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Horace – Poet of the Golden Age

by on October 15, 2021

by Ed Whelan, Contributing Writer, Classical Wisdom
Mediocrity in poets has never been tolerated by either men, or gods, or booksellers.”
So wrote Horace, one of the most celebrated of all the Roman poets. He lived during the Golden Age of Latin literature which occurred in the last decades of the Roman Republic, and continued into the First Century A.D. Great writers such as Vergil, Tacitus, and others created masterpieces that have proven to be enormously influential. The work of Quintus Horatius Flaccus (65-8 BC), better known as Horace, offers a unique insight into Roman life and thought of the period. He also provided a vision of the world that continues to inspire readers to this day.
The life of Horace

Euripides’ Helen – an Alternative View of Helen of Troy

by on October 14, 2021

by Sean Kelly, Managing Editor, Classical Wisdom
She’s probably the single most famous woman from all of Greek mythology.
We think we know the tale – the most beautiful woman in the world, and the enormous war that was fought over her.
Yet her story is much more complex than many may imagine. Was she really the face that launched a thousand ships?

Memnon: the Mythical King of the Ethiopians

by on October 12, 2021

by Ed Whelan, Contributing Writer, Classical Wisdom
One of the most remarkable figures in all of Ancient Mythology is that of Memnon. He was a great hero, not Greek nor Roman, but an African. He was a king of the Ethiopians and he played a critical role in the Trojan War.
Origin of Memnon
Memnon was the son of Tithonus, a prince of Troy, and Eos, the goddess of the Dawn. According to legend the goddess swept the Trojan Prince away and took him to the farthest reaches of the earth, known as Oceanus in Greek mythology. The goddess of the Dawn bore the Trojan a son. He was referred to as bronze-armed Memnon and he grew up to be a great warrior.

What is HOME?

by on October 11, 2021

After almost five months of repeated canceled flights and new border restrictions, we finally made it home to Argentina. 
It wasn’t an easy process. In fact, in the end our flights were cancelled once more and we had to buy completely new tickets… from a completely different city across the country… which required a whole other set of flights.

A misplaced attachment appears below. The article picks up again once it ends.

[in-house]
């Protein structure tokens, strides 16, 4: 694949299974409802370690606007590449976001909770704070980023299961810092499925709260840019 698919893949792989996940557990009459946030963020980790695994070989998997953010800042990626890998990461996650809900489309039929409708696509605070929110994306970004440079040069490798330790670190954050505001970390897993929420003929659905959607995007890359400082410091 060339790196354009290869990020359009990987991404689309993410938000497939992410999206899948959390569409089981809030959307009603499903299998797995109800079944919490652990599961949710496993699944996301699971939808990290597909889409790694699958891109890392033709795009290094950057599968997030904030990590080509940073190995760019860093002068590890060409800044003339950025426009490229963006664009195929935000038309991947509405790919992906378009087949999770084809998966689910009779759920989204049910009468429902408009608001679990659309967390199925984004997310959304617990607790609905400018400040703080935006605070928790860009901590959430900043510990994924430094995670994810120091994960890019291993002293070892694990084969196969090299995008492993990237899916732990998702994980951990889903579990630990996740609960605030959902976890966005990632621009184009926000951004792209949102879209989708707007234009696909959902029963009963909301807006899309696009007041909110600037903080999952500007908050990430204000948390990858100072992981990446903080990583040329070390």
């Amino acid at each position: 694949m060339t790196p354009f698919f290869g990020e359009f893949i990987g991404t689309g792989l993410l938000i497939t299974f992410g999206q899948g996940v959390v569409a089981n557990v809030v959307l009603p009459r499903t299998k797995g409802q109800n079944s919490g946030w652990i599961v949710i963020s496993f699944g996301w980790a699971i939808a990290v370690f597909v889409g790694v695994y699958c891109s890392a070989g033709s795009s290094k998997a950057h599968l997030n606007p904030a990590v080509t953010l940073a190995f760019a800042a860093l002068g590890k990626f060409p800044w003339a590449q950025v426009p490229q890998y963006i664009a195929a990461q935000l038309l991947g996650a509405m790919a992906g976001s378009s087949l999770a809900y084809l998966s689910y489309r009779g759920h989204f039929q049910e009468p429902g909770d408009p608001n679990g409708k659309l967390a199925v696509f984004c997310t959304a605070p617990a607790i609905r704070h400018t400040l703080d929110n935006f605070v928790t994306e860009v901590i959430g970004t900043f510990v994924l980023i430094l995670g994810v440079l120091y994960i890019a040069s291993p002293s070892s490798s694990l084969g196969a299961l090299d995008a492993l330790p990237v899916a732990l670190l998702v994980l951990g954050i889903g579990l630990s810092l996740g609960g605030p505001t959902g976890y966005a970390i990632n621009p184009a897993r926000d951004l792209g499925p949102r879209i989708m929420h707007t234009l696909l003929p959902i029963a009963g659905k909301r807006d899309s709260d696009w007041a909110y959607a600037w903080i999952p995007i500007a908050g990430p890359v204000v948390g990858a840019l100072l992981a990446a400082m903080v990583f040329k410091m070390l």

And while I feel comfortable in saying it’s been an Odyssean journey… I have to ask if I achieved a modern day nostos
The root of the word nostalgia, the ancient Greek term nostos means a return to one’s origins, a homecoming of sorts. The ancients, however, had a few important addenda to the concept, such as: nostos involves an epic hero, travel by sea, as well as an elevated status upon return. 

The Pharsalia by Lucan: Epic Poem on the Roman Civil War

by on October 8, 2021

By Ed Whelan, Contributing Writer, Classical Wisdom
Roman literature has been enormously influential in the history of Western culture. The Pharsalia, an Epic poem by Lucan, was once widely read, and inspired many great Renaissance writers, such as Christopher Marlowe and Dante. This work tells the story of the great Roman Civil War between Julius Caesar and his legions on one side, and Pompey and his supporters in the Senate on the other. The Epic is one of the masterpieces of the Silver Age of Roman literature, and it is not only a remarkable work of art, but it also offers many insights into the history of Rome.
The Poet and his Epic
The author of the Pharsalia was Lucan (39 AD – 65 AD) who was born in what is now southern Spain. He was the grandson of Seneca the Elder, and the nephew of the Stoic philosopher and statesman, Seneca the Younger. He became a close friend of Nero, who helped Lucan to secure the post of Quaestor. Lucan managed to write the Epic which consists of ten books in a remarkably short period of time.  In this he was assisted by his loyal wife. At some point, Lucan and Nero had a falling out. Some sources suggest that Lucan dared to criticise the work of Nero. In 65 AD, Lucan became involved in a conspiracy led by Piso.  This plot was discovered, and Lucan was implicated. Ancient sources alleged that the poet revealed information about the other conspirators, including his family members, in a bid to save his life. This failed and he was forced to commit suicide by opening his veins by Nero.

Athena in Ancient Literature

by on October 6, 2021

by Sean Kelly, Managing Editor, Classical Wisdom
She’s one of the most famous and prominent of the Greek deities. Her symbol – the owl – still stands proudly, millennia later, as an emblem of wisdom.
Yet what do the ancient texts actually say about her? Who is she, and what does she do?
What do we know about the Goddess of Wisdom?